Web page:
TRAINING AND QUALIFYING AS A SOLICITOR IN ENGLAND AND WALES

As a leading cross border law firm between England & Turkey, many times we have been asked law by students and lawyers how to qualify as a solicitor in England & Wales. We prepare this note to guide them and answers their questions.

In light of the recent changes following Brexit, training and qualifying as a solicitor in England and Wales is now more accessible and straightforward for foreign students and lawyers. In this week's article, we summarised the training and qualification requirements for prospect solicitors as well as work options for foreign lawyers who are looking to practice in England and/or Wales without having to qualify as a solicitor.

What is a Solicitor and how does it differ from a Barrister?

Someone who is looking to enter the legal sector may expect to qualify and work under the title of a 'lawyer' or 'attorney', but the legal system of England and Wales separates the work a lawyer does as two distinctive positions: solicitors and barristers. The term 'lawyer' is a general term used to describe a person who is a Licensed Legal Practitioner who is qualified to provide legal advice in one or more legal disciplines. Both solicitors and barristers are types of lawyers. The work of these two professional groups partially overlaps, but they have different (but equally vigorous) training and qualification structures.

Solicitors are qualified legal professionals who provide professional legal advice and support to individuals, groups, private companies or public-sector organisations. They are usually the first point of contact in a legal issue as they evaluate and advise on the appropriate legal action to be taken depending on their legal expertise.

Barristers usually offer specialist legal advice and represent individuals as well as organisations in courts and tribunals and through written legal advice.

Solicitors work directly with clients. They meet with clients, take their instructions and then advise them on the law and legal issues surrounding their particular case. They handle all the paperwork and communication related to their clients' cases by writing documents, letters and contracts tailored to the clients' needs, ensuring procedural accuracy, and preparing papers for court.

Barristers are hired by solicitors to represent a case in court and only become involved once advocacy is needed. The role of a barrister is to "translate and structure their client's view of events into legal arguments and to make persuasive representations which obtain the best possible result for their client."[1]

Solicitors negotiate with clients and opposing parties to secure agreed objectives, gather evidence, ensure the execution of agreements, calculate claim amounts, and co-ordinate the work of all parties involved in the case. Their work extends from high-profile commercial work to personal injury cases, family law issues, criminal law, wills and probate, and administration of estates.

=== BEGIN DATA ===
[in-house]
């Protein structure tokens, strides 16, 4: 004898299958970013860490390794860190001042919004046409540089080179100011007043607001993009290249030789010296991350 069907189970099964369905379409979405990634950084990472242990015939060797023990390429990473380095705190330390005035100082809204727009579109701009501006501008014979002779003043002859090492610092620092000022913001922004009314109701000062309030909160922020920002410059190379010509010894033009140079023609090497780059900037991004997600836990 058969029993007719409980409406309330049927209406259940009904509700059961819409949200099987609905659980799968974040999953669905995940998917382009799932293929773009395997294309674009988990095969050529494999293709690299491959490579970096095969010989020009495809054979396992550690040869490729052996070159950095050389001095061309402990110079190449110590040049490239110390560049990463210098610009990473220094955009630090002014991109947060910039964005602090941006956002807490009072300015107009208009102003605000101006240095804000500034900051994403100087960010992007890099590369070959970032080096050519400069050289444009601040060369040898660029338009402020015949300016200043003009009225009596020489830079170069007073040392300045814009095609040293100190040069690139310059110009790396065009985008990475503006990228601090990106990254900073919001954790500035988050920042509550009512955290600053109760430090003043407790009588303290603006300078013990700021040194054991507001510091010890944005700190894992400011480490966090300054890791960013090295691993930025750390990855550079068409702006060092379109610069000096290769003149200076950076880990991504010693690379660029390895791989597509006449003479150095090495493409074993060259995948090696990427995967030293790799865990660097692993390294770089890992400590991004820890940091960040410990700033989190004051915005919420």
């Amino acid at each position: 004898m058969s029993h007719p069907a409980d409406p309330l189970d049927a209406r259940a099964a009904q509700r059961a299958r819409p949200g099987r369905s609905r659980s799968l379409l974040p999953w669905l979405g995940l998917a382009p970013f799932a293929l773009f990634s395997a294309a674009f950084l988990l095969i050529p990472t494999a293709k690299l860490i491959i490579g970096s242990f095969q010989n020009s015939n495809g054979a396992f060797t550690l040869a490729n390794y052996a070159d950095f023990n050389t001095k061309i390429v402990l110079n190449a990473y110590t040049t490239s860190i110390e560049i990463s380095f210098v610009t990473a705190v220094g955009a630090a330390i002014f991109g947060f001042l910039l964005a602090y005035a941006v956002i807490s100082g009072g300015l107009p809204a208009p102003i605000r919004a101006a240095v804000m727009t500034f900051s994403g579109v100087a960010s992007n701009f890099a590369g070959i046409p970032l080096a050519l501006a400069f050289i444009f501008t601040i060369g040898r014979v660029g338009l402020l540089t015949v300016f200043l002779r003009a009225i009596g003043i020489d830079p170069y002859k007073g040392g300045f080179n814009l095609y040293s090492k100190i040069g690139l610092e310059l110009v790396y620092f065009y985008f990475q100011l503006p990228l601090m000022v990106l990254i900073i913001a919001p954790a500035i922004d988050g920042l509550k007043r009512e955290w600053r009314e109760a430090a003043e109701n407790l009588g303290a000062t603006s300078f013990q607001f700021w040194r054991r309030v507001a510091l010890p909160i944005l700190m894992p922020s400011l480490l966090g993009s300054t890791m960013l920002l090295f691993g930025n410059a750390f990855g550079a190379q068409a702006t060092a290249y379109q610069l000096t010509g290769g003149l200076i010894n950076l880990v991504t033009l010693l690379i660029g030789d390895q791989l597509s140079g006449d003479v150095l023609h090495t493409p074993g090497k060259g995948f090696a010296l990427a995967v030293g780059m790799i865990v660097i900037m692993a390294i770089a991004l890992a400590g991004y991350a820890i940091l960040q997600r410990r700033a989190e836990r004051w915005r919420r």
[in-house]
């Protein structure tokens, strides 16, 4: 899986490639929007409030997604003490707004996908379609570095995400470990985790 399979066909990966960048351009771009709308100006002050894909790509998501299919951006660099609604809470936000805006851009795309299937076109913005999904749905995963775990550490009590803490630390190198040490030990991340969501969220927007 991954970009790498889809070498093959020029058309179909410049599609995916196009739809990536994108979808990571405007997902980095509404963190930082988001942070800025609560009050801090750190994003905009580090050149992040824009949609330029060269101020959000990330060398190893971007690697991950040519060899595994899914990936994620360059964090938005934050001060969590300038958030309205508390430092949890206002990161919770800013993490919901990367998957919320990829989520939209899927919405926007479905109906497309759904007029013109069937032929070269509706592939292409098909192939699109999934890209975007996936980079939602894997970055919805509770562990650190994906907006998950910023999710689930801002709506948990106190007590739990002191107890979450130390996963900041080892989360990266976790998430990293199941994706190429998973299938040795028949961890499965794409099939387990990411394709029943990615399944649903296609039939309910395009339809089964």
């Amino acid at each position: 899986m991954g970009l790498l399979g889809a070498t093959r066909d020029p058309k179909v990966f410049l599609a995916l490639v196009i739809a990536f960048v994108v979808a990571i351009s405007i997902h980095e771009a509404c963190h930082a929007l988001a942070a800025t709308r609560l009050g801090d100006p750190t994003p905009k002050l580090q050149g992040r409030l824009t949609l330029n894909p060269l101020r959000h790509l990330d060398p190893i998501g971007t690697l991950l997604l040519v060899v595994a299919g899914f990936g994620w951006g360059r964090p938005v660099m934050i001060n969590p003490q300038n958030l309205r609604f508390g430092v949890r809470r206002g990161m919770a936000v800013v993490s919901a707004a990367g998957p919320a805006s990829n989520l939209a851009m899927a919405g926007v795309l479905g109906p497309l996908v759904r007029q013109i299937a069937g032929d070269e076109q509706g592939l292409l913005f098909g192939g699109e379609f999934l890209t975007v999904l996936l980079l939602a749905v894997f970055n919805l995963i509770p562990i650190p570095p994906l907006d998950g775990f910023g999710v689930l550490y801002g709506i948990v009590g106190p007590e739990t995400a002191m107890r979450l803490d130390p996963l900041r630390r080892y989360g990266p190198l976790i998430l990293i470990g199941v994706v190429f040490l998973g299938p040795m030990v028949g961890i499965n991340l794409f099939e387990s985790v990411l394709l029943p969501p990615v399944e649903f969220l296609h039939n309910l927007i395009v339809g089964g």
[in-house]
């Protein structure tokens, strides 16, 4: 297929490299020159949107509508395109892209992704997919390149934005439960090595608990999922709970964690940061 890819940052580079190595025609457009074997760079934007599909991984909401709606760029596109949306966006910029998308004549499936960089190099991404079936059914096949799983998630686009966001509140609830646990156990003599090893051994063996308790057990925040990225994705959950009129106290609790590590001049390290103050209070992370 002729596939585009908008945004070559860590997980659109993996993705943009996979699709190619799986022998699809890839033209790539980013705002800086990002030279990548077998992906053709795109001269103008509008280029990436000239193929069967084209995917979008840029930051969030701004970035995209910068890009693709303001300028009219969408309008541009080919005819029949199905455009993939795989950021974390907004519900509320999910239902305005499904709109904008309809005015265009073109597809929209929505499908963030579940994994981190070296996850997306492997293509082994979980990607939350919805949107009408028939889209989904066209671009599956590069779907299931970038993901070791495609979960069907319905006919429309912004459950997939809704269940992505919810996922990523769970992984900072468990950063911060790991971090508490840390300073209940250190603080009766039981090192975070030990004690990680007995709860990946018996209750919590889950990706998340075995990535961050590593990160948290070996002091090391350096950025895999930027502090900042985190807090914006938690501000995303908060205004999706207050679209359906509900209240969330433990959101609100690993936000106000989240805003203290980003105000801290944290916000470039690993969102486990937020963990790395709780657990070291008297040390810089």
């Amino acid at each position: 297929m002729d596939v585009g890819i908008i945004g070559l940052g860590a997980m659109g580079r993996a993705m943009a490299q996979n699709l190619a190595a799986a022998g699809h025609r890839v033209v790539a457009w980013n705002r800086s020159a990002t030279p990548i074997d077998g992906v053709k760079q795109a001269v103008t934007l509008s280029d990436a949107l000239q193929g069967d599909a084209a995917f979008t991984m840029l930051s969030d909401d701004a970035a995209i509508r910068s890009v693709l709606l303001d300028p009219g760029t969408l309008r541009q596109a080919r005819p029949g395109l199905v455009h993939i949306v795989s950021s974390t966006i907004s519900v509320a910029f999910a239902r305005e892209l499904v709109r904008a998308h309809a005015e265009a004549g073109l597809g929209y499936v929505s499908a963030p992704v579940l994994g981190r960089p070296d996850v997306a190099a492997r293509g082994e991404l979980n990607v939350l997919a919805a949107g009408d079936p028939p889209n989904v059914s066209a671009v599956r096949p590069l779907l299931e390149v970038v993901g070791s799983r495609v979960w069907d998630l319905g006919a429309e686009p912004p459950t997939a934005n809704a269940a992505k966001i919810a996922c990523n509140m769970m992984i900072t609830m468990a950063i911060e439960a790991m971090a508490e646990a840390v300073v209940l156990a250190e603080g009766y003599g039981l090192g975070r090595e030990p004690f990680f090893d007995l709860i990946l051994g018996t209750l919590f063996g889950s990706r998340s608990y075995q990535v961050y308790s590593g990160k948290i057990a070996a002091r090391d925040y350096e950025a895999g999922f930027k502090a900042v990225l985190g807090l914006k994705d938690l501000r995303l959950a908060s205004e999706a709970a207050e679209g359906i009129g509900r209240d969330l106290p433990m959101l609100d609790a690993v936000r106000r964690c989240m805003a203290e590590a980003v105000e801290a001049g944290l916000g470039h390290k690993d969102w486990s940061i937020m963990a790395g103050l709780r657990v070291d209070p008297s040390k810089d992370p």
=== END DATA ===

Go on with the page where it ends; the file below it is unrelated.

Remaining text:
Solicitors represent clients in disputes and, where necessary, in court. However, in complex disputes, solicitors often instruct barristers to attend court on behalf of their clients.

Barristers usually specialise in particular areas of law such as criminal law, chancery law, commercial law, entertainment law, sports law, and common law. They generally advise clients on the law and the strength of their case and provide them with a written 'opinion'. Barristers advocate on behalf of their clients and the client's solicitor in court; they present their case, examine and cross-examine witnesses and give reasons why the court should support the case. They then negotiate settlements with the other side.

Around 80% of the barristers practising in England and Wales are self-employed[2]. Other barristers are employed, for example, in solicitors' firms advising clients directly, in agencies such as the Crown Prosecution Service, or in specialist legal departments in industry, commerce, charities or central or local government, advising only the organisations they work for[3].

Barristers who are self-employed work in offices known as Chambers which they share with other barristers. As barristers within a chambers are all independent of each other, they can often act on different sides in the same legal dispute. In contrast, solicitors practising in the same law firm are prevented from doing so due to conflict of interest issues.

Becoming a barrister can be rewarding, but it is also highly competitive. There are far more people wanting to become barristers than there are places available. After completing the LLB or the Graduate Diploma in Law ('GDL'), an aspiring barrister must take a one-year Bar Professional Training Course ('BPTC'), then complete a year's pupillage with one of the four barrister's inns where they shadow a senior barrister and compete to secure a tenancy i.e. the entitlement to continue to practice from a set of chambers.

In contrast, training as a solicitor is slightly less competitive but just as challenging, and there have been significant changes in the training structure in light of the United Kingdom's exit from the European Union. We have summarised below the entire training process, both the traditional route and the new route introduced with Brexit, for prospect solicitors.

While there are other routes to qualify such as becoming a Chartered Institute of Legal Executives (CILEx) lawyer or completing a solicitor apprenticeship, we will be focusing on the main pathways implemented by the Solicitors Regulation Authority in this article.

Training and Qualifying as a Solicitor

The regulating body for solicitors in England and Wales is the Solicitors Regulation Authority ('SRA') and it decides the requirements of qualification and practice for solicitors as well as assess whether an individual is personally fit to become a regulated solicitor of England and Wales.

Before the changes implemented upon Brexit, the pathway to qualify as a solicitor ('the traditional route') had three stages: